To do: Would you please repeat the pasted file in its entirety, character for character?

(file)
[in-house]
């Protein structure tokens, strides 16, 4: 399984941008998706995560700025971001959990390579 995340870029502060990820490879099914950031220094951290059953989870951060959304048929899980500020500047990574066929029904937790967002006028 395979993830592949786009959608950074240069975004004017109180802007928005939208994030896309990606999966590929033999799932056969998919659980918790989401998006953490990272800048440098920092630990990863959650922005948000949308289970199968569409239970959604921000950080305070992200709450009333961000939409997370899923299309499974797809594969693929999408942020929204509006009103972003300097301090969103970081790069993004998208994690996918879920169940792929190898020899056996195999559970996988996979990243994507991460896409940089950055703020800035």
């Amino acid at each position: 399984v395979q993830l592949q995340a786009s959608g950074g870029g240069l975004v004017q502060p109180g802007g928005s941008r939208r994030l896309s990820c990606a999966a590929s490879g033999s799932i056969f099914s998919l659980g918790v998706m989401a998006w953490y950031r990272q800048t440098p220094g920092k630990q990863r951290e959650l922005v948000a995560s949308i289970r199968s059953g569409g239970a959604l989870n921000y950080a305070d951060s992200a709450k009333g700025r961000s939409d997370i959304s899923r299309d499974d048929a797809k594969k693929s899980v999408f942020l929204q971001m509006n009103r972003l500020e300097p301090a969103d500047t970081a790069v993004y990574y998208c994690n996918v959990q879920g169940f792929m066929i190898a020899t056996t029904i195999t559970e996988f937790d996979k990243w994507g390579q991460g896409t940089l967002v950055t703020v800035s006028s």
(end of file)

[in-house]
């Protein structure tokens, strides 16, 4: 399984941008998706995560700025971001959990390579 995340870029502060990820490879099914950031220094951290059953989870951060959304048929899980500020500047990574066929029904937790967002006028 395979993830592949786009959608950074240069975004004017109180802007928005939208994030896309990606999966590929033999799932056969998919659980918790989401998006953490990272800048440098920092630990990863959650922005948000949308289970199968569409239970959604921000950080305070992200709450009333961000939409997370899923299309499974797809594969693929999408942020929204509006009103972003300097301090969103970081790069993004998208994690996918879920169940792929190898020899056996195999559970996988996979990243994507991460896409940089950055703020800035």
């Amino acid at each position: 399984v395979q993830l592949q995340a786009s959608g950074g870029g240069l975004v004017q502060p109180g802007g928005s941008r939208r994030l896309s990820c990606a999966a590929s490879g033999s799932i056969f099914s998919l659980g918790v998706m989401a998006w953490y950031r990272q800048t440098p220094g920092k630990q990863r951290e959650l922005v948000a995560s949308i289970r199968s059953g569409g239970a959604l989870n921000y950080a305070d951060s992200a709450k009333g700025r961000s939409d997370i959304s899923r299309d499974d048929a797809k594969k693929s899980v999408f942020l929204q971001m509006n009103r972003l500020e300097p301090a969103d500047t970081a790069v993004y990574y998208c994690n996918v959990q879920g169940f792929m066929i190898a020899t056996t029904i195999t559970e996988f937790d996979k990243w994507g390579q991460g896409t940089l967002v950055t703020v800035s006028s």